In the beginning God created the heaven and the earth. But the earth became without form, and void; and darkness was upon the face of the deep.
As compelling as this may be for one tempted to accept the “Gap Theory,” hold that thought for just a moment, as there is, I believe, a valid explanation.
Considering another bit of scripture that the theorists claim supports a gap, let’s look at Jeremiah 4:23-26:
I beheld the earth, and, lo, it was without form, and void; and the heavens, and they had no light. I beheld the mountains, and, lo, they trembled, and all the hills moved lightly. I beheld, and, lo, there was no man, and all the birds of the heavens were fled. I beheld, and, lo, the fruitful place was a wilderness, and all the cities thereof were broken down at the presence of the Lord, and by his fierce anger.
For them, these verses appear to describe a time predating the advent of man, before Adam, when the world was in desolation after Lucifer’s rebellion. They see the absence of man and the void and formless nature of the earth as indicators of the Pre-Adamic age, and contend that the references to broken down cities, along with the mention of birds and fruitful wilderness, as confirmations of the bountiful creation that preceded that in which we now reside.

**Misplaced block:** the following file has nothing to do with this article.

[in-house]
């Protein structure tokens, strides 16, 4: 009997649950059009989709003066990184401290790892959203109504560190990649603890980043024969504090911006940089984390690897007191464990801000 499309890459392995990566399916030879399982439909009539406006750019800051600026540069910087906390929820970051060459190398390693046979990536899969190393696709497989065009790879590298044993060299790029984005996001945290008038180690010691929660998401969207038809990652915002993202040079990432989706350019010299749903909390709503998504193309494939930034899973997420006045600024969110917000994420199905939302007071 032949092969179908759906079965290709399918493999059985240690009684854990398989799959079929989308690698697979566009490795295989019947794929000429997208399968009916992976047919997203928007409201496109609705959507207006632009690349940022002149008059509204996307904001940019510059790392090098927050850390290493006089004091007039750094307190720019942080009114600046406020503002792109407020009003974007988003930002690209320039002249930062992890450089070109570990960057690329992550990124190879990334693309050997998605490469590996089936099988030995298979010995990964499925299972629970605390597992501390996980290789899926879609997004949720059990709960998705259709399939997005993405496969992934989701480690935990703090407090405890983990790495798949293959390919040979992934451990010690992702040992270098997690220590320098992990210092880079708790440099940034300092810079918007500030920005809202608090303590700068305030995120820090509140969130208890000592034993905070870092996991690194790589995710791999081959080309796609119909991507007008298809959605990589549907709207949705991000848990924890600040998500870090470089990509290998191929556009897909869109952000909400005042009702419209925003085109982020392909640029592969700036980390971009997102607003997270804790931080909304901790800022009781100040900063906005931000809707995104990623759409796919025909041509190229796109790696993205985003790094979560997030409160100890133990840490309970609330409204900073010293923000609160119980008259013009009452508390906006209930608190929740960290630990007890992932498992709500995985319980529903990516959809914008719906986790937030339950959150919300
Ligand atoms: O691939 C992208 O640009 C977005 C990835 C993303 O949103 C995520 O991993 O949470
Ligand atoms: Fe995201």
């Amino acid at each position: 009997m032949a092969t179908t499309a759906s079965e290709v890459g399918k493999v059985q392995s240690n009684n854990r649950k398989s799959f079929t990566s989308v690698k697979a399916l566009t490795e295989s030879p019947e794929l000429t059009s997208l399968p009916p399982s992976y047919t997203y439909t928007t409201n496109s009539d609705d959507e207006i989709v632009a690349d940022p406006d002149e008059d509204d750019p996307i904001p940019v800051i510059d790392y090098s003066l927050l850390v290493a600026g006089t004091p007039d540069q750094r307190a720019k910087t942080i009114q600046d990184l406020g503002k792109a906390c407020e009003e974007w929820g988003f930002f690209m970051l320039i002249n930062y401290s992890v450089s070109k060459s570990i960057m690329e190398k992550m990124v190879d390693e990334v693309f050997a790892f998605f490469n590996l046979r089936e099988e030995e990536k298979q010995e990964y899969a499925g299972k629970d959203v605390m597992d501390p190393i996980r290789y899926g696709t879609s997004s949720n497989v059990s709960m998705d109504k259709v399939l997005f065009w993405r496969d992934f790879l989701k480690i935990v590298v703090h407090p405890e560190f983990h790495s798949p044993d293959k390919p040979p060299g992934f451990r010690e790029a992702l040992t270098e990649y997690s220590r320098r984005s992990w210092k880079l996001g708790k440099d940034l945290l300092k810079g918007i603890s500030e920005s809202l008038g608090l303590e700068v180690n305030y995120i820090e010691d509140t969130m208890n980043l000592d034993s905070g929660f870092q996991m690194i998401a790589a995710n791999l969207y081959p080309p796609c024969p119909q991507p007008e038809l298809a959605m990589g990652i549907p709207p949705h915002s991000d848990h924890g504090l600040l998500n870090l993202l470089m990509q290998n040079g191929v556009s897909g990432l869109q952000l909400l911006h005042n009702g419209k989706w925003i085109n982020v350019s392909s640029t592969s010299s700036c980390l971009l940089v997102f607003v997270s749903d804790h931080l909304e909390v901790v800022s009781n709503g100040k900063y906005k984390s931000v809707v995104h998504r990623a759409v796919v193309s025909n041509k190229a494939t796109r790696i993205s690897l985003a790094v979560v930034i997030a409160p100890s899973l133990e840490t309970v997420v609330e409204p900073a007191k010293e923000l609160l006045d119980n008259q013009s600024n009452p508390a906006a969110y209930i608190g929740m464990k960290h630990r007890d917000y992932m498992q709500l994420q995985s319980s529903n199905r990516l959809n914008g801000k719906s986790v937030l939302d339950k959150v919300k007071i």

Could it all simply be a misunderstanding?
Consider those Hebrew words and phrases we looked at in Genesis 2.
While there are certainly valid points behind the alternative interpretations of them, could the explanation be simply that we have overlooked something critical?
Could it be that, initially, God did form the universe with a certain degree of order that rapidly descended into chaotic disorder? I certainly believe so. Earlier we considered the notion of White Hole Cosmology, and it maintains that the first created feature of this universe was a hydrological superstructure, and that because of its intrinsic mass this superstructure collapsed into an enormous, black and chaotic gravitational anomaly. From this initial collapse however God formed order, day by day.